In our analysis, TVR-based treatment regimen demonstrated a boost in achieving SVR in both treatment-naïve and –experienced patients, with the OR value in treatment-naïve patients lower than in treatment-experienced patients. Moreover, the FLT regimen showed better overall SVR rates and OR results in treatment-naïve patients compared to the RGT regimen. Patients with a FLT duration of 12 weeks triple therapy followed by 12 weeks of Peg-IFN-α and RBV in total showed a SVR rate of 72% despite a shorter treatment duration. The length of treatment duration in RGT in TVR protocols is being discussed. In one open-label study designed to investigate the effects of RGT, patients with eRVR to triple therapy were randomized to 24 or 48 weeks of standard treatment to evaluate whether 48-week therapy can gain further benefits . The results showed no further benefit from the 12-week triple therapy over the 48-week standard therapy in patients with eRVR. Collectively, the TVR 12 and Peg-IFN-α/RBV 24 weeks protocol resulted to be more effective and could shorten the therapy duration compared with standard treatment, thus possibly serving as the treatment of choice for chronic HCV genotype 1 infection. Interestingly, the patients of group E did not achieve significantly higher SVR rates compared to a standard treatment for 48 weeks. Although SVR rates may not be statistically different, it should be acknowledged that the 12 weeks triple regimen is much shorter than the 48 weeks standard treatment and may therefore offer reduction of side effects at equal efficacy. Our data suggest that the chance of treatment failure is likely to be similar despite a longer treatment duration, and that FLT regimen would be a good option if the virus is cleared early. It may be possible to prospectively study this hypothesis in prior partial and null responders; however, the study size and enrollment time for such a trial is likely to be impractical given the rapid pace of HCV drug development. This issue is now a point of interest as the FDA approved a RGT scheme for treatment-naïve and –experienced patients . At the time when the FDA approved this regimen, only three phase 3 studies had evaluated the RGT regimen [10, 13, 17]. The RGT regimen was prospectively evaluated only in two registration trials of treatment-naïve subjects [10, 17]. In these studies, the RGT regimen allowed subjects who achieved eRVR, to stop all treatments at week 24. The RGT regimen was not prospectively evaluated in prior relapsers. Therefore, the FDA used data from cross-study comparison which indicated that SVR rates were 62-77% in prior partial responders and 62-71% in prior null responders who achieved eRVR, irrespective of standard treatment duration (24 or 48 weeks), suggesting that the RGT regimen might also be suitable in prior partial and null responders . Our simulated data for treatment-experienced patients shows that a RGT regimen for 12 weeks triple therapy followed by either 12 or 24 weeks of standard treatment could achieve a SVR of 59% with an OR of 8.2 compared to the control group.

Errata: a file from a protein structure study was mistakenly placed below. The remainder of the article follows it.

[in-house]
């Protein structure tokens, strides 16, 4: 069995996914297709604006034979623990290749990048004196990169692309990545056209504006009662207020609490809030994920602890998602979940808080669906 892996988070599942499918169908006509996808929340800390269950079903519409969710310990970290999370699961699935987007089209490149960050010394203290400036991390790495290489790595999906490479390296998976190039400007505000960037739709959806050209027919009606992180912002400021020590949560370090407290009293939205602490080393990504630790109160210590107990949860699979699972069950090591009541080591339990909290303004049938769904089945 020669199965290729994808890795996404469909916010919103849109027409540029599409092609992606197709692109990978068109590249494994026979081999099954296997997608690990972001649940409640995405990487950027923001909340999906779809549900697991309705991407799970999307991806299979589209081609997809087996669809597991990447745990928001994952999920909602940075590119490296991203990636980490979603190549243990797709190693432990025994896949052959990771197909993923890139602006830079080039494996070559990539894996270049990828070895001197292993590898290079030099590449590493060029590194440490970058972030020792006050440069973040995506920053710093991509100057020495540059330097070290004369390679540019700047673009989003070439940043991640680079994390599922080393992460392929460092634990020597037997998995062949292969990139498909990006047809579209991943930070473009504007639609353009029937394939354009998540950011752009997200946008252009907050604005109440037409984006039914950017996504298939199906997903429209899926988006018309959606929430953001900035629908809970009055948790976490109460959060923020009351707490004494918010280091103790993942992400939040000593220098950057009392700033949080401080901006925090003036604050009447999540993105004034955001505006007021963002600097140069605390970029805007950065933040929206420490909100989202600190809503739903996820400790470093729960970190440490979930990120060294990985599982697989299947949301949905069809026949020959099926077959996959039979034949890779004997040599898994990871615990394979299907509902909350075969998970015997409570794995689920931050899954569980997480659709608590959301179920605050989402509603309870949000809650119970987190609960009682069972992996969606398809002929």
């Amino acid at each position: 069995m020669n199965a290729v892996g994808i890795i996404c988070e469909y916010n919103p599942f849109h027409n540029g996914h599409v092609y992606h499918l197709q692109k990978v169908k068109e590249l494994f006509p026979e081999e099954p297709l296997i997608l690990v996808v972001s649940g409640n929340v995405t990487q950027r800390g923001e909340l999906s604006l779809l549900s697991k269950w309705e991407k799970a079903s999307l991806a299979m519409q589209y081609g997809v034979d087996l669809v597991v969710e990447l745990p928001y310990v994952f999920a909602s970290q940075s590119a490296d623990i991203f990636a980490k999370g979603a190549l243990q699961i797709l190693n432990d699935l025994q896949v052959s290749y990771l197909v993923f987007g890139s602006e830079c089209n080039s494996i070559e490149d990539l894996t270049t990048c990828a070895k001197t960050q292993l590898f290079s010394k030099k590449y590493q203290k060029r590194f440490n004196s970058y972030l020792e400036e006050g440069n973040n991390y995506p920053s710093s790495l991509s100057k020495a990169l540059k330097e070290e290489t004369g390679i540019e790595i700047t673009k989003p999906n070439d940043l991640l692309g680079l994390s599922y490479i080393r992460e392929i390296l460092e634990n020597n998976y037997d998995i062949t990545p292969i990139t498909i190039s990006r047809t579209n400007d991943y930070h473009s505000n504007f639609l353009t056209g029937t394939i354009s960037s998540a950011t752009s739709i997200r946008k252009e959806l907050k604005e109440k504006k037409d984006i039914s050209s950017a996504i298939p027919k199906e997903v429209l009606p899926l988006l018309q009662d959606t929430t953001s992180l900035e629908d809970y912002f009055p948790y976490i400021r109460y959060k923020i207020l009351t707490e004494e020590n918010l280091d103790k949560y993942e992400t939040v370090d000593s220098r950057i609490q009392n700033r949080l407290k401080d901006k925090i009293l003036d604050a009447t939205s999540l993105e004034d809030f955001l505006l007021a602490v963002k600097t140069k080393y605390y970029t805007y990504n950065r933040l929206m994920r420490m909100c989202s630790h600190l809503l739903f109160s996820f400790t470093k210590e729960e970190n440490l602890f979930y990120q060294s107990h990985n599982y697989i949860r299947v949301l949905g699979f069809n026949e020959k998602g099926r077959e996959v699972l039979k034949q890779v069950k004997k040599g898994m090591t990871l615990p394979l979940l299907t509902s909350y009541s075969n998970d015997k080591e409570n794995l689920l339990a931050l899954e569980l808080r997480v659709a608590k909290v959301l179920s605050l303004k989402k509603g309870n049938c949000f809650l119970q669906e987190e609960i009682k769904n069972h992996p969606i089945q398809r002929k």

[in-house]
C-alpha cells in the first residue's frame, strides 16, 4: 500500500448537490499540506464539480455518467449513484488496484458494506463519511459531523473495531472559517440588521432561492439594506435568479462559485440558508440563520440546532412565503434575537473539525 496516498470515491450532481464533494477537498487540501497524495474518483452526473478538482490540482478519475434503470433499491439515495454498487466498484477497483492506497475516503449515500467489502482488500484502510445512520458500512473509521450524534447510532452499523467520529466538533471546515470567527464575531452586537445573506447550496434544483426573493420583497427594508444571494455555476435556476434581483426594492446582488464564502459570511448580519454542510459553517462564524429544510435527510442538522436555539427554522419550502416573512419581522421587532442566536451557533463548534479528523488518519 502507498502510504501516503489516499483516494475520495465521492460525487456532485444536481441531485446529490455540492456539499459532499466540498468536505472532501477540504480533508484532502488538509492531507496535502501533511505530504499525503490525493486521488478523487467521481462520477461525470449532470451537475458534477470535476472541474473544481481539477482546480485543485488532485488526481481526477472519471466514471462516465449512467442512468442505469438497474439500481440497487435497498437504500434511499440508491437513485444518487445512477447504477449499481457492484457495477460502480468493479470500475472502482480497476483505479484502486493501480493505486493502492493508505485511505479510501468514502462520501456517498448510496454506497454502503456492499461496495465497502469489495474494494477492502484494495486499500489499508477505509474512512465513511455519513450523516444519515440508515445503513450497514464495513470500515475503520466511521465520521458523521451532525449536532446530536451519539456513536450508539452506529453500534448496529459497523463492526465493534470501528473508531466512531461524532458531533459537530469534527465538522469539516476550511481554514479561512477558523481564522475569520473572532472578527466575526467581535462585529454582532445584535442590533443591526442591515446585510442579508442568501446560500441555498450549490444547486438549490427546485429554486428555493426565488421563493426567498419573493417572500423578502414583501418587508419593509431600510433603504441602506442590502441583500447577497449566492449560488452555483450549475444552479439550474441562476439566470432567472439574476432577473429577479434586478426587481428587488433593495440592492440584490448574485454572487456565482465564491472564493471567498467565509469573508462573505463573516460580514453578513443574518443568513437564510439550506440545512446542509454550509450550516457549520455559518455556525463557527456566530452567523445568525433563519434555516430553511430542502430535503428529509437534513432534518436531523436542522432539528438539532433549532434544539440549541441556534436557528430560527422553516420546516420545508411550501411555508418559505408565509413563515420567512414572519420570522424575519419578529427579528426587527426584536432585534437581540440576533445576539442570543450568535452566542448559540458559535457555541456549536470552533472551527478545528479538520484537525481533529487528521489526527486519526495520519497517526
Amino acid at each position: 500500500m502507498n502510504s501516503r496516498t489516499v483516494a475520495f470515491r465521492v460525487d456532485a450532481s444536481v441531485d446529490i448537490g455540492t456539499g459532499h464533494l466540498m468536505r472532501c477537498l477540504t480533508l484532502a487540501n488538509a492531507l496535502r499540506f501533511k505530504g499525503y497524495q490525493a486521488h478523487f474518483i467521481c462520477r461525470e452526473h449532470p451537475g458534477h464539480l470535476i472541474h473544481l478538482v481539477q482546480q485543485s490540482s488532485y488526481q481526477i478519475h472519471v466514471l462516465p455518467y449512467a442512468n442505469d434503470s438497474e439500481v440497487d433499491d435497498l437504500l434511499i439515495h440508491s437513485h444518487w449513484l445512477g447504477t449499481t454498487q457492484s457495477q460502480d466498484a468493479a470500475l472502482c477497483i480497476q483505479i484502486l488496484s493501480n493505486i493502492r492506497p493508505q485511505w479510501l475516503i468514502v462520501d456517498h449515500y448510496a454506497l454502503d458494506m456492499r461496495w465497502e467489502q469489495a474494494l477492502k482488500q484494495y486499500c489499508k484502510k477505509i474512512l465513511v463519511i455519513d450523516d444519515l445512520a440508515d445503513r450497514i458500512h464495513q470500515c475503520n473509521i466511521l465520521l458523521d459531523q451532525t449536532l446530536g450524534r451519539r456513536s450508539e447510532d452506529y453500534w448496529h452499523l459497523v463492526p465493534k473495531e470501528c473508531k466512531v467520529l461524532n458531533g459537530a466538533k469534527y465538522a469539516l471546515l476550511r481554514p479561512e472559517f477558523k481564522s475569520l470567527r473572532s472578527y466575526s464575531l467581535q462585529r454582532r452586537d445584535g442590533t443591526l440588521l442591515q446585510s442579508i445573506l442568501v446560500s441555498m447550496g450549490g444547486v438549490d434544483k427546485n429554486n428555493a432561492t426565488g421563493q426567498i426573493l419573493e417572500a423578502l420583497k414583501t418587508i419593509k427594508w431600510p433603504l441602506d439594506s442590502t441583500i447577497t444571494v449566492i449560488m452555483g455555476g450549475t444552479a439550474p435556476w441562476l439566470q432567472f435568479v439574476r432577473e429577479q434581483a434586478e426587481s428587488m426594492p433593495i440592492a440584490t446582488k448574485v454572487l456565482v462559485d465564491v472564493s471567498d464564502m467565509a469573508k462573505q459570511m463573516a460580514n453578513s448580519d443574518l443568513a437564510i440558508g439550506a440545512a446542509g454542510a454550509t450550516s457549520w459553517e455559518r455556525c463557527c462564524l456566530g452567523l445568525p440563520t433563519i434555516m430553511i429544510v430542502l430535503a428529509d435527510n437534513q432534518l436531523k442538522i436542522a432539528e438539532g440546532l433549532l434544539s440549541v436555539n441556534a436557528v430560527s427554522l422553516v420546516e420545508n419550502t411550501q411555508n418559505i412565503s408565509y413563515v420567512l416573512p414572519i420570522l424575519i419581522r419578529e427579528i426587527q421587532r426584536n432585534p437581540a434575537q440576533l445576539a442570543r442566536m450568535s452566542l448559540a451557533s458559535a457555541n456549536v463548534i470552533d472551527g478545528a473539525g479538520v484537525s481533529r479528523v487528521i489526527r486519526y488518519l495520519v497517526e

Safety is the biggest concern when TVR-based therapy regimens are used. Despite theencouraging efficacy in terms of enhanced SVR and decreased relapse rates, TVR combination treatment is coupled with an increased incidence of adverse events, including but not limited to rash, anemia, pruritus, anemia, fatigue, flu-like syndrome, headache, nausea, insomnia, diarrhea, and pyrexia, among which rash and anemia are the most common adverse events. These adverse events can lead to discontinuation of treatment in severe cases. The incidences of both SAE and discontinuation of treatment are increased with TVR-based regimen, as shown in this Bayesian MTC. Therefore, the use of TVR is limited in interferon-intolerant patients, and caution should be taken when TVR is used over a long period of time. Since the currently used standard therapy already has numerous adverse effects, we tried to discover whether the potentially shortened treatment duration by adding TVR can reduce the drug toxicity of a longer treatment period with Peg-IFN-α and RBV. Interestingly, this Bayesian MTC demonstrated that the group of patients that initially received 12 weeks triple therapy followed by a fixed-length 24-weeks-treatment with Peg-IFN-α and RBV had the lowest rate of adverse events and discontinuation rate.
Strength and weaknesses
In this analysis the results from treatment-naïve or –experienced patients were pooled and analyzed. Five of the included trials investigated the efficacy and safety of TVR in treatment-naïve patients, where only two studies examined treatment-experienced patients. This is a major limitation of this Bayesian MTC. Recently, empirical cross-trial data on triple therapy presented and analyzed by the FDA  implied that in prior relapsers, interferon responsiveness does not change in Peg-IFN-α/RBV-experienced subjects. The rationale to pool different patient populations was based on this report. Because the difference in previous treatment status may increase heterogeneity and become a potential liability, in this Bayesian MTC a stratified analysis was performed. The stratified MTC analysis allows, for the first time, an estimate of the effect of RGT in treatment-experienced patients to be determined. Nevertheless, it must be noted that the results of treatment-experienced patients with RGT regimen are only simulated.